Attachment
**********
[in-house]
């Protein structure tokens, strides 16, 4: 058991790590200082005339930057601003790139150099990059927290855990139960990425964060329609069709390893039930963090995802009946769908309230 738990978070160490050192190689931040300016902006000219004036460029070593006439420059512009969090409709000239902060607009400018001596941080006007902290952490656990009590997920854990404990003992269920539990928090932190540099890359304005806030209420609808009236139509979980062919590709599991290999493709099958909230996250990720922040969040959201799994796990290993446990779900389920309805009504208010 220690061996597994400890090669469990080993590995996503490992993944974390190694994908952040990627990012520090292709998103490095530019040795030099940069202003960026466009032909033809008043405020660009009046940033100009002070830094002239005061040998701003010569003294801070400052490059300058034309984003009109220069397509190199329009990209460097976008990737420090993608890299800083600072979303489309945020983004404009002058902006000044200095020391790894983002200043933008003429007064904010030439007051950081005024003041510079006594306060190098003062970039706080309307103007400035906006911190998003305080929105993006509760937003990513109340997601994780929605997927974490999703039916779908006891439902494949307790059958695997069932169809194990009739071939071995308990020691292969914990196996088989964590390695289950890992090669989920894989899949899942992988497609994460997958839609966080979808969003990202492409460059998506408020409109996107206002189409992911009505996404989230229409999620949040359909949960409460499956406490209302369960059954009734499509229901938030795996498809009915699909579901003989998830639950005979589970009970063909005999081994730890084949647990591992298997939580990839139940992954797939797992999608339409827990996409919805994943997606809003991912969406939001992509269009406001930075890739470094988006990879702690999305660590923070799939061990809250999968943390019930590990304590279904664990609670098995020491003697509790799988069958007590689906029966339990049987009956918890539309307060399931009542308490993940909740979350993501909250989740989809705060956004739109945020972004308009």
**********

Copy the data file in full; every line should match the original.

[in-house]
């Protein structure tokens, strides 16, 4: 058991790590200082005339930057601003790139150099990059927290855990139960990425964060329609069709390893039930963090995802009946769908309230 738990978070160490050192190689931040300016902006000219004036460029070593006439420059512009969090409709000239902060607009400018001596941080006007902290952490656990009590997920854990404990003992269920539990928090932190540099890359304005806030209420609808009236139509979980062919590709599991290999493709099958909230996250990720922040969040959201799994796990290993446990779900389920309805009504208010 220690061996597994400890090669469990080993590995996503490992993944974390190694994908952040990627990012520090292709998103490095530019040795030099940069202003960026466009032909033809008043405020660009009046940033100009002070830094002239005061040998701003010569003294801070400052490059300058034309984003009109220069397509190199329009990209460097976008990737420090993608890299800083600072979303489309945020983004404009002058902006000044200095020391790894983002200043933008003429007064904010030439007051950081005024003041510079006594306060190098003062970039706080309307103007400035906006911190998003305080929105993006509760937003990513109340997601994780929605997927974490999703039916779908006891439902494949307790059958695997069932169809194990009739071939071995308990020691292969914990196996088989964590390695289950890992090669989920894989899949899942992988497609994460997958839609966080979808969003990202492409460059998506408020409109996107206002189409992911009505996404989230229409999620949040359909949960409460499956406490209302369960059954009734499509229901938030795996498809009915699909579901003989998830639950005979589970009970063909005999081994730890084949647990591992298997939580990839139940992954797939797992999608339409827990996409919805994943997606809003991912969406939001992509269009406001930075890739470094988006990879702690999305660590923070799939061990809250999968943390019930590990304590279904664990609670098995020491003697509790799988069958007590689906029966339990049987009956918890539309307060399931009542308490993940909740979350993501909250989740989809705060956004739109945020972004308009």